It’s one of the few products on our menu that we don’t make from scratch in our own kitchen (because it’s THAT good). Right now we carry their kimchi and sauerkraut, but we’re looking into carrying their probiotic hot sauce soon too because it tastes amazing on everything.

Then there’s our salmon, which comes from Blue Circle Foods. They sell farmed salmon, but it’s not the kind of farm you’re probably thinking of that’s packed to the gills and pumping fish full of antibiotics, hormones, and GMO food.

They work with a farm in Norway that only fills 2% of space with fish so the fish have the other 98% of space to swim freely. Antibiotics, other medications, hormones, and chemicals on nets are never used, even to control parasites. Instead, they use smaller fish that serve as a natural form of parasite control (the same fish that serve this purpose in the wild). And the food given to the fish is of course is non-GMO.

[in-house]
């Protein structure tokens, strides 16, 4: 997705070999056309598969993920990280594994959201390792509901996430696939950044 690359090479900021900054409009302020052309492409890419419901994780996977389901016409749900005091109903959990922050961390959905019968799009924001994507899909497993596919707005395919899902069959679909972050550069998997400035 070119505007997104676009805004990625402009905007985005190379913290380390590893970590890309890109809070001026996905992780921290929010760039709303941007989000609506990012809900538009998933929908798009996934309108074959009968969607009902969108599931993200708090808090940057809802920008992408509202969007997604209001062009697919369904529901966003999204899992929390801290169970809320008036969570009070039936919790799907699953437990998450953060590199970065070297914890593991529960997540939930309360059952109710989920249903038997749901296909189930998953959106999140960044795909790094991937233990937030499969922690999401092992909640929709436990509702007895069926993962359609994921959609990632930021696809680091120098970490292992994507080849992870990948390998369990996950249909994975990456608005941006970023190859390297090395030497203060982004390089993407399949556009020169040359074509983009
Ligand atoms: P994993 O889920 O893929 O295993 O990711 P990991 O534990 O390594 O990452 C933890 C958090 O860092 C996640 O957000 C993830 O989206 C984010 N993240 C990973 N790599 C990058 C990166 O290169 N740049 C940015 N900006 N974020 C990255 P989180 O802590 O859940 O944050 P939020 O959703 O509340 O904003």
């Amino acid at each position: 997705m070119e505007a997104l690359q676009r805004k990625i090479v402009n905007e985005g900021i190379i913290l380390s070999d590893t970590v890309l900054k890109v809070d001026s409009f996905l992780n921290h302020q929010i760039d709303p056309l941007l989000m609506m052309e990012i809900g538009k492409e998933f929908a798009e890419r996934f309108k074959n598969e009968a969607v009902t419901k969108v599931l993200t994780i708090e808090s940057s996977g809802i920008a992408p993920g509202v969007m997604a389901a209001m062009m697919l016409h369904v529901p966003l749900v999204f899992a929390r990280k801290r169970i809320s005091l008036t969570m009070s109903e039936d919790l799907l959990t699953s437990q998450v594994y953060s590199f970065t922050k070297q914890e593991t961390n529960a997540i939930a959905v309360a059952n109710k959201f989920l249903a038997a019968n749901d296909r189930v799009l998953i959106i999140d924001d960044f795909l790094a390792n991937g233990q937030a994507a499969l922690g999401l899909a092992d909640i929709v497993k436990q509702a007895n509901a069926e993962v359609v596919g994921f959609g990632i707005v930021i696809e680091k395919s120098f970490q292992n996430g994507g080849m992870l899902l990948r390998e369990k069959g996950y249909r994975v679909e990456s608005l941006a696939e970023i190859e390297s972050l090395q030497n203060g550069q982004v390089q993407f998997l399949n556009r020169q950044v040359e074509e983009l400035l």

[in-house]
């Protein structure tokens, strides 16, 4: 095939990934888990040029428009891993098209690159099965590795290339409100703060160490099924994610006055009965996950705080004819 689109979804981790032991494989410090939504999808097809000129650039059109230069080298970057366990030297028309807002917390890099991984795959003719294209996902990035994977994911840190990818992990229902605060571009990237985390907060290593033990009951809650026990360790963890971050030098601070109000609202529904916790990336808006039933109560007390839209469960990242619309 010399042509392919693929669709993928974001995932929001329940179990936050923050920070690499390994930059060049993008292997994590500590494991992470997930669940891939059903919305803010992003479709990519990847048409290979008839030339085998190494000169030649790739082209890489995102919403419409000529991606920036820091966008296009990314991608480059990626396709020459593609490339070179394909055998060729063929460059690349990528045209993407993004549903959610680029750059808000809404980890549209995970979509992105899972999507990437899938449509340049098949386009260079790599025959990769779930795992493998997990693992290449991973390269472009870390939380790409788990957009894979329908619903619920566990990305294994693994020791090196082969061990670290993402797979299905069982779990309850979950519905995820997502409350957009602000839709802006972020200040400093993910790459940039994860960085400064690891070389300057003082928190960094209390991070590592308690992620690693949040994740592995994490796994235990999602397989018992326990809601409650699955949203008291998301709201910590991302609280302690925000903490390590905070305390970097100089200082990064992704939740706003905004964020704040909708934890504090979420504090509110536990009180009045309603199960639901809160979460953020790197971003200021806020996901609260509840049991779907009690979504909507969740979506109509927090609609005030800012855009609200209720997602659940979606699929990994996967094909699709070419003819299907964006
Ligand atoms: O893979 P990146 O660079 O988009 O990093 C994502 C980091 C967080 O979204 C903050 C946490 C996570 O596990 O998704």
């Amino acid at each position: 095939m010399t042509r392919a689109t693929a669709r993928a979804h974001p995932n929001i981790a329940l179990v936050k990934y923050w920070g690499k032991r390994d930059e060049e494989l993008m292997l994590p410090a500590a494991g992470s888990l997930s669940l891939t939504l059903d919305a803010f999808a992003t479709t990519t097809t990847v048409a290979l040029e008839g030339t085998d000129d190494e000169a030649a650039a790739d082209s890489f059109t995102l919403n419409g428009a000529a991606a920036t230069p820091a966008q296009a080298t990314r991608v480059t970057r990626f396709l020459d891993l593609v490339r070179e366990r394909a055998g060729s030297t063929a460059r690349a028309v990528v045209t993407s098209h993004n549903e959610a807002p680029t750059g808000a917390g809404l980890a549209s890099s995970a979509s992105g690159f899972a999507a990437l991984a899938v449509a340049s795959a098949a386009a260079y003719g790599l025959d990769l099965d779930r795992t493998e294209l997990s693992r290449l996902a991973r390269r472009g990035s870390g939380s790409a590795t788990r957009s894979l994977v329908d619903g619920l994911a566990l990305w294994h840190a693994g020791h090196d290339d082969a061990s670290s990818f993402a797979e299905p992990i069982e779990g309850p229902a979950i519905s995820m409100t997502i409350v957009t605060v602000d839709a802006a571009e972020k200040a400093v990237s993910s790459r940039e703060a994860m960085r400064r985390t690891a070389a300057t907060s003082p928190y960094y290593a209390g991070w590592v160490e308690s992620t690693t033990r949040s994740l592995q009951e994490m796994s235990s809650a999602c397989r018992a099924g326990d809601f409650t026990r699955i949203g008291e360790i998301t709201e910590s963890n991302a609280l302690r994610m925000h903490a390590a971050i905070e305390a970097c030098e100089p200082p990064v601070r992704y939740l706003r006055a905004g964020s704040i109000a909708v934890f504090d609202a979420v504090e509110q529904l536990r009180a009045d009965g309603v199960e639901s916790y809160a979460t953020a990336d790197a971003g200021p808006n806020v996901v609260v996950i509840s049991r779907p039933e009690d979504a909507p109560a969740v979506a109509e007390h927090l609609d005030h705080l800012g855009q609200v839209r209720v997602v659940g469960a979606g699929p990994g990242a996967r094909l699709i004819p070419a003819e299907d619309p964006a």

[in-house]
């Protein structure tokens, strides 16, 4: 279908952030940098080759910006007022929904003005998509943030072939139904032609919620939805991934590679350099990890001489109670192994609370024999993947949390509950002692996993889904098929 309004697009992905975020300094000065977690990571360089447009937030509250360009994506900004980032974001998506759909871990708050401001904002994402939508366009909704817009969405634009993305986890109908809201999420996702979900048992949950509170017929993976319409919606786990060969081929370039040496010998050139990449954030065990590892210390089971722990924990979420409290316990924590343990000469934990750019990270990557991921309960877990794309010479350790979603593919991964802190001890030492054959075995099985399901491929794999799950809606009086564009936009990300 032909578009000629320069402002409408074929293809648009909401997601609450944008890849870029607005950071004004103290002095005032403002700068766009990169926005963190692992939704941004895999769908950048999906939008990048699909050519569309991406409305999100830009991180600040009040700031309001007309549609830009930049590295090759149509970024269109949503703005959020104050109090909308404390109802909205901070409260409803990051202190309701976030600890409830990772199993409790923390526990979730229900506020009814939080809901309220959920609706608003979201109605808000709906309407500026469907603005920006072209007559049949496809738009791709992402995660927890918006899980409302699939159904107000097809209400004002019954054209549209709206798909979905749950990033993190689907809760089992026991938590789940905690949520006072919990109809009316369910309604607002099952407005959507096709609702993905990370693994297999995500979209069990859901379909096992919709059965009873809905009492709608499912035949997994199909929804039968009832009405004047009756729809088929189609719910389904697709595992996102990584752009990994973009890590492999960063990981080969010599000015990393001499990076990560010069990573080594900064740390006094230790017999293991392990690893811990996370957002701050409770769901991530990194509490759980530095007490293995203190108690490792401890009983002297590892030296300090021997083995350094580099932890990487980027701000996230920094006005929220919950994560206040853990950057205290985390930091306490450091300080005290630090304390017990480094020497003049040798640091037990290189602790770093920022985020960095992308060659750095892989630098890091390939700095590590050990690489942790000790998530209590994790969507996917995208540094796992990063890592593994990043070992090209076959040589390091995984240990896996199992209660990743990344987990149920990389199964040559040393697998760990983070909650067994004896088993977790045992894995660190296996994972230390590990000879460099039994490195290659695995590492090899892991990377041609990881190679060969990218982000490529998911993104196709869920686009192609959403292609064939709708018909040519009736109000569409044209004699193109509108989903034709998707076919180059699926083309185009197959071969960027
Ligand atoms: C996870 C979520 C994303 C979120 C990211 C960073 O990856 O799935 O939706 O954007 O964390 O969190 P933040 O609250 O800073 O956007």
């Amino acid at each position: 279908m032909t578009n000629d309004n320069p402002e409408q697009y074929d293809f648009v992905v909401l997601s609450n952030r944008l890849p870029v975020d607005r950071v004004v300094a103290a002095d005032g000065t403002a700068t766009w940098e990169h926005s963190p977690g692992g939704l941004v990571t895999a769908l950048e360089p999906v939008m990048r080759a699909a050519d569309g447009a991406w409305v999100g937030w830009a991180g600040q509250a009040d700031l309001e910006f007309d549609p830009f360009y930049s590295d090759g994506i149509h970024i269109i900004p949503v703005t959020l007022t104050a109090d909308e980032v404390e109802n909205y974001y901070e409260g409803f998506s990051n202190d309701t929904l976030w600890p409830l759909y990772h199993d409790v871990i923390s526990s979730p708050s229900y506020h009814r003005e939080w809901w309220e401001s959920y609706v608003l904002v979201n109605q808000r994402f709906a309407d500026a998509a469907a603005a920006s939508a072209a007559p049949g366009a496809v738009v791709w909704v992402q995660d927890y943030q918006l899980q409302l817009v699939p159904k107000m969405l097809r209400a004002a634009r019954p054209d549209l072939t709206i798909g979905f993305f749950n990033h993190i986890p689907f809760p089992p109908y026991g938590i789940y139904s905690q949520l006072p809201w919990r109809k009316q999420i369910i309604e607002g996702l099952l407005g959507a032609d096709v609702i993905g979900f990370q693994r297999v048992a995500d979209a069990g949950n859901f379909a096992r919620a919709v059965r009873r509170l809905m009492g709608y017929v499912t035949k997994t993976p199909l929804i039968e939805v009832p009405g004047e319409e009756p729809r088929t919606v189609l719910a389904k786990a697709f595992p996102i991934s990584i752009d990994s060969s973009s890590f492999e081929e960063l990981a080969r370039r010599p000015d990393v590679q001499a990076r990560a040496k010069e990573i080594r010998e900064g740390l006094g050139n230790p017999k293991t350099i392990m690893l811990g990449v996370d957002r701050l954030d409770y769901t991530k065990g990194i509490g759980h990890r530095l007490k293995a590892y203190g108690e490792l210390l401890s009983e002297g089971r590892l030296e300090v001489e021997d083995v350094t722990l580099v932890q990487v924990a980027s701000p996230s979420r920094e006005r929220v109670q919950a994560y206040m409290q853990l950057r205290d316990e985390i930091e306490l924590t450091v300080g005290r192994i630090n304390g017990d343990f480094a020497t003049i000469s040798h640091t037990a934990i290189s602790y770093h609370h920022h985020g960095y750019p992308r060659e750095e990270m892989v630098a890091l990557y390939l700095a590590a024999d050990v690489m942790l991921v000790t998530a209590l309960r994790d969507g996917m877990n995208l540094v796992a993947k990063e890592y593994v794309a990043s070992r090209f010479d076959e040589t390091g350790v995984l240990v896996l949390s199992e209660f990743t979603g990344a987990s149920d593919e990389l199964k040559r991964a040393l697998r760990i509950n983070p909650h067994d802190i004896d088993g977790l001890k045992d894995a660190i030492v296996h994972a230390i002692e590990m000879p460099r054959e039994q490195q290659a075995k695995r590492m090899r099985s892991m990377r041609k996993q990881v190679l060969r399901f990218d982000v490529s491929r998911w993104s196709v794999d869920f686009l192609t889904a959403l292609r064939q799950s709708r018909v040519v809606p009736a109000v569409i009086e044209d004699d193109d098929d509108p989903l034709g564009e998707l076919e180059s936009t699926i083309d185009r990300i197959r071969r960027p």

Even though Blue Circle Foods sells farmed fish, they follow the sustainability standards set by the Monterey Bay Aquarium Seafood Watch program and actually help reduce strain on wild populations being caused by overfishing as demand for fish (especially salmon) increases.

We’re incredibly grateful to work with such amazing suppliers. And as a company that stands for health, we realize how important it is for us to dig into the origins of the companies we source from to make sure we’re working with groups who prepare their ingredients with love and optimize them for consumer health, because that’s the standard we hold ourselves to when we cook our food.